Soldering Reliability of PCB with Immersion Silver Surface Finish_Fitech Solder Paste



Soldering Reliability of PCB with Immersion Silver Surface Finish

Immersion silver is a process used for PCB surface finish. The bonding pad is immersed into the electroless silver bath for silver plating. The PCB with an immersion silver surface finish is called immersion silver PCB. The production process of the silver plate can be roughly divided into oil removal, washing, micro etching, washing, pre-immersion, silver deposition, oxidation resistance treatment, washing, and drying. In the process of immersion of silver, silver ions obtain electrons, while copper loses electrons and gets oxidized. Eventually, silver will deposit on the pad surface to form a silver layer. Immersion silver PCB is widely used. Usually, solder paste is printed on the PCB, or solder balls are flip-chip bonding on the PCB. The PCB finally experiences a reflow process. During reflow, solder paste/BGA balls melt and solidify to form solder joints.


Solder joints generally require excellent mechanical strength and conductivity. In order to understand the reliability of solder joints on the immersion silver PCB, Yoon and Jung conducted a reflow process for SnAg3.5C0.7 solder balls at 250℃ for 60s to produce solder joints. The reliability test included solder joint aging and shear stress test.


Microstructure of solder joint

After reflow soldering, the silver plating layer and part of the Cu layer dissolved into the molten SnAg3.5C0.7 solder. Dissolved Ag and Cu reacted with the solder at the interface to form intermetallic compounds Cu6Sn5 and Ag3Sn. At the interface between the solder and pad, Cu6Sn5 was mainly rod-shaped, while Ag3Sn was plate-shaped. The intermetallic compounds developed continuously during reflow and aging.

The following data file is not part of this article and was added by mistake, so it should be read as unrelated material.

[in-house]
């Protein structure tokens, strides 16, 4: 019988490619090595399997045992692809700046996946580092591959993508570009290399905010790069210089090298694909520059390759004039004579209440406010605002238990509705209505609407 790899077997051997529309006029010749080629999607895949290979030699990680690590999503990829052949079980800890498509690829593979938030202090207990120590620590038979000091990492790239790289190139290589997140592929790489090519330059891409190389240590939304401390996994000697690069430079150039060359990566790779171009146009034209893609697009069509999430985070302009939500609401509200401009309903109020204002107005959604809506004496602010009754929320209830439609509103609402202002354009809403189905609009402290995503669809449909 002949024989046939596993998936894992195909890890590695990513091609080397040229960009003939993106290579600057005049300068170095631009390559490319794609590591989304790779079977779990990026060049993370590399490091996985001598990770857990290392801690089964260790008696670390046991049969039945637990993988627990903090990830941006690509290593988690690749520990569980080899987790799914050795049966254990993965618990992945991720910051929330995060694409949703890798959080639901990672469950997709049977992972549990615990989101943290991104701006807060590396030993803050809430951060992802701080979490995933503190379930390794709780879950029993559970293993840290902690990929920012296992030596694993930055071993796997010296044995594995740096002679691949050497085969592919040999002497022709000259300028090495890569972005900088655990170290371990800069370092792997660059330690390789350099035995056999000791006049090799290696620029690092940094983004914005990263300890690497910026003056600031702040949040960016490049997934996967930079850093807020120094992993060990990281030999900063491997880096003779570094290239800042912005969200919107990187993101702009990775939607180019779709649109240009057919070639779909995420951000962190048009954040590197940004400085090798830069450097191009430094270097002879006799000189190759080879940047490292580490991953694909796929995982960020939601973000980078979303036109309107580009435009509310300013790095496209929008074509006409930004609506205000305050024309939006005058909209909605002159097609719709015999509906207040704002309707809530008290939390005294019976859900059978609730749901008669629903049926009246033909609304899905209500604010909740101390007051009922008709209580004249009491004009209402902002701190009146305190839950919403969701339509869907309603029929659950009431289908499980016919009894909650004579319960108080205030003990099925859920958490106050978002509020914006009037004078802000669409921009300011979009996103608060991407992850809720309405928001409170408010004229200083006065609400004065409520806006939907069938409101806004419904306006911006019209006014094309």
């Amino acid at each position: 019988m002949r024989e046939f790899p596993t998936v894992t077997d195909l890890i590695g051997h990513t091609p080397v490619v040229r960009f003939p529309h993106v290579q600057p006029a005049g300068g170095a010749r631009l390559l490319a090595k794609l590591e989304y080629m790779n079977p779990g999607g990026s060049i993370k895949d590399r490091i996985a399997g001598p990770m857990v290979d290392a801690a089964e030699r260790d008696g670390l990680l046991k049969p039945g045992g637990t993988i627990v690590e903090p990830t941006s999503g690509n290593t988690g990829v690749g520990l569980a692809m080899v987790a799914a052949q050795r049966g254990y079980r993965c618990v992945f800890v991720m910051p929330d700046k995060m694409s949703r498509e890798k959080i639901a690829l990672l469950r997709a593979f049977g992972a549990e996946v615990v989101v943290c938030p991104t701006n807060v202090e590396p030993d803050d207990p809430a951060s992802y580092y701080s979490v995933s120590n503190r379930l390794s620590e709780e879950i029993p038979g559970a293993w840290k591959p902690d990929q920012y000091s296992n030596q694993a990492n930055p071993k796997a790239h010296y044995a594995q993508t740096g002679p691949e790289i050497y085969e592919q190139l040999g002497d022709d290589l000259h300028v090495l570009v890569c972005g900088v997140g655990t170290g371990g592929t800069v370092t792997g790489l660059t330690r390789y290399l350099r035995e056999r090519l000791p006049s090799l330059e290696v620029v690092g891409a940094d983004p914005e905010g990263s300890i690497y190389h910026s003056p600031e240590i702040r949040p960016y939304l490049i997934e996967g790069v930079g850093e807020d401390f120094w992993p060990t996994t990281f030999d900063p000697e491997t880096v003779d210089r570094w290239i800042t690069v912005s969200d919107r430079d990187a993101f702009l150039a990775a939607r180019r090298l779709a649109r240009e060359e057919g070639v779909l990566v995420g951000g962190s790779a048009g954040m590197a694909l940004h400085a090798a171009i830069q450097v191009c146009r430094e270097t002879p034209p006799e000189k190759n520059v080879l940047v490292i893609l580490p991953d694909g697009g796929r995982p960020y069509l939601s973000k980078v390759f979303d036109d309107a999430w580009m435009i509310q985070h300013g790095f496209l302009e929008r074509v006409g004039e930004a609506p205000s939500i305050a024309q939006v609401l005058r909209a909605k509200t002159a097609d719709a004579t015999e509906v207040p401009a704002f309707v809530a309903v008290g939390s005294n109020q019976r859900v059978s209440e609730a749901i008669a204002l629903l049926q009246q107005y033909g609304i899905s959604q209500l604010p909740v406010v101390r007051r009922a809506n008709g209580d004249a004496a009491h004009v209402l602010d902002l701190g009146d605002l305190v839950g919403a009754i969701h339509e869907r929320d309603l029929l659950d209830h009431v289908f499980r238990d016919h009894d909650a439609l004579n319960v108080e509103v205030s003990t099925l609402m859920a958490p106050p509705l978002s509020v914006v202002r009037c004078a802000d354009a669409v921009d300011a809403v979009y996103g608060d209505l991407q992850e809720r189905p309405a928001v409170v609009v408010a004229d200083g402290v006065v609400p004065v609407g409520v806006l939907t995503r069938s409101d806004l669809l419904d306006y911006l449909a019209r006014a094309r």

Intermetallic compound of SnAg3.5C0.7 solder joint 

Figure 1. Intermetallic compound of SnAg3.5C0.7 solder joint.

Aging test results

After aging at 150°C for 24 hours, a very thin Cu3Sn layer appeared at the interface between the Cu6Sn5 layer and the Cu pad. In addition, with the increase of aging time, more Cu dissolves into the solder, resulting in continuous growth and thickening of Cu6Sn5 and Cu3Sn layers. Yoon and Jung found that when the aging time of solder joints increased to 2400 hours, the total thickness of Cu6Sn5 and Cu3Sn layers was about 8μm and 3μm, respectively.


Cu6Sn5 and Ag3Sn structures at different aging times 

Figure 2. Cu6Sn5 and Ag3Sn structures at different aging times. Left: 24 hours; Right: 2400 hours.

Yoon and Jung took the peak shear stress as the standard to measure the mechanical strength of solder joints. The shear stress of solder joints decreased rapidly in the first 24 hours of aging, and then the shear stress decreased significantly. After aging for 500 hours, the shear stress of solder joints became stable.


Peak shear stress change of solder joint after aging 

Figure 3. Peak shear stress change of solder joint after aging.

According to different aging times, solder joint failure mode changes from internal solder fracture to interface fracture. After 250 hours of aging and shear action, the internal part of the solder joint began to fracture. For solder joints aged for 500 hours or longer, failure occurred at the solder/Cu6Sn5 interface. The reason for fracture is due to the excessive growth of brittle intermetallic compounds.


For BGA reballing process, solder paste can be used instead of solder balls. Solder paste is deposited onto the BGA pads by printing. Solder paste shrinks and becomes solder balls after reflow.

The solder paste products produced by Shenzhen Fitech have excellent solderability, which can effectively react with the silver plating layers of the immersion silver PCBs during reflow. The silver rapidly dissolves into the solder paste, and the solder paste cure to form solder joints that have high reliability. Welcome to inquire for more information.


Yoon, J.W. & Jung, S.B. (2008). Effect of immersion Ag surface finish on interfacial reaction and mechanical reliability of Sn–3.5Ag–0.7Cu solder joint. Journal of Alloys and Compounds, vol.458(1-2), pp.200-207.

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